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[Editorial] Employment insurance

The government has decided to raise the rate of contribution to the mandatory employment insurance scheme from the current 0.9 percent of the total payroll to 1.1 percent starting April. What this change means is that a worker and his employer both have to pay 1,000 won more in monthly premium per 1 million won of his salary.

The 0.2 percentage point increase in the contribution rate may not sound like a big deal. However, it is a 22 percent jump in terms of increase rate, and the additional burden on workers and employers amounts to 650 billion won a year.

The Ministry of Employment and Labor said the hike, the first of its kind since 1999, was necessitated by a surge in payment of unemployment benefits following the global financial turmoil in 2008.

The number of benefit recipients jumped from 854,000 in 2007 to 990,000 in 2008 and further to 1.3 million in 2009 before declining to 1.24 million in 2010. As a result, aggregate benefit payments rose from 2.43 trillion won in 2007 to 2.87 trillion won in 2008 and 4.12 trillion won in 2009 before dropping to 3.69 trillion won in 2010.

If the current contribution rate is maintained, the unemployment benefit reserves of the Employment Insurance Fund are expected to be depleted in 2013.

But the contribution rate hike has triggered criticism from labor groups and opposition political parties. They argued that the government has accelerated the depletion of the reserves by dipping into them for other purposes.

As instances of fund diversion, they cited the construction of the Job World, a job experience and training facility being built in Bundang at a cost of 220 billion won; the establishment of employment support centers across the nation between 2004 and 2008 that cost 550 billion won; funding for projects to create jobs for youths; and paying allowances to workers on maternity or child care leave.

The ministry dismissed the criticism, saying the Job World and employment support center projects were funded not by unemployment benefit reserves but money from the other two accounts of the EIF ― employment stabilization and job skill development ― to which only employers are required to contribute.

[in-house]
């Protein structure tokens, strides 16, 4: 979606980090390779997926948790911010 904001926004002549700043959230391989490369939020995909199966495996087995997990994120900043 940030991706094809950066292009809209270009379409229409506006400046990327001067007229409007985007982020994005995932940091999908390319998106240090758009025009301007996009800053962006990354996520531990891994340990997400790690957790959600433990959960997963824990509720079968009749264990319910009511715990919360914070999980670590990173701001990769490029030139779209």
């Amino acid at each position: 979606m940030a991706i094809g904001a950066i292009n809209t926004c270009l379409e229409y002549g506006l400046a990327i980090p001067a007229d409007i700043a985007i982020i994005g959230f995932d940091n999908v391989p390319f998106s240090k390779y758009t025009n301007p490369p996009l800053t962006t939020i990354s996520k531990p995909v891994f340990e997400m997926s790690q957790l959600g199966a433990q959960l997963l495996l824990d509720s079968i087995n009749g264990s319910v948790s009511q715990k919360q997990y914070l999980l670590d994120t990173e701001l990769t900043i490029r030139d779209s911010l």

The ministry also justified tapping into the unemployment benefit account to bankroll job projects for youths, saying that one important objective of the employment insurance scheme is to prevent youth unemployment and improve their vocational ability.

The excuse it used for paying childbirth and child care allowances with unemployment benefit reserves was that it complies with the scheme’s goal of raising the female employment ratio.

But the ministry’s explanation is hardly convincing, given that unemployment benefit reserves should be used strictly for the unemployed. For projects geared to youths, the government should have used money from its own budget.

The same holds for payment of maternity and child care allowances. Since 2002, the government has appropriated more than 2.5 trillion won to pay these allowances. It should pay back the money to the EIF’s unemployment benefit account before hiking the contribution rate.

Regarding the construction of Job World, dipping into the EIF’s two other accounts may be legitimate as asserted by the ministry. Yet the wisdom of spending so much money on the project is called into question, given that many similar facilities are already in operation. So much so that President Lee Myung-bak on Wednesday told the ministry to find out ways to use it more efficiently.

The EIF is built up entirely by contributions from workers and employers, with the government only bearing its administrative costs. But the Employment Ministry has managed the fund unilaterally without respecting the views of its contributors. The ministry should be held more accountable for the management of the fund.
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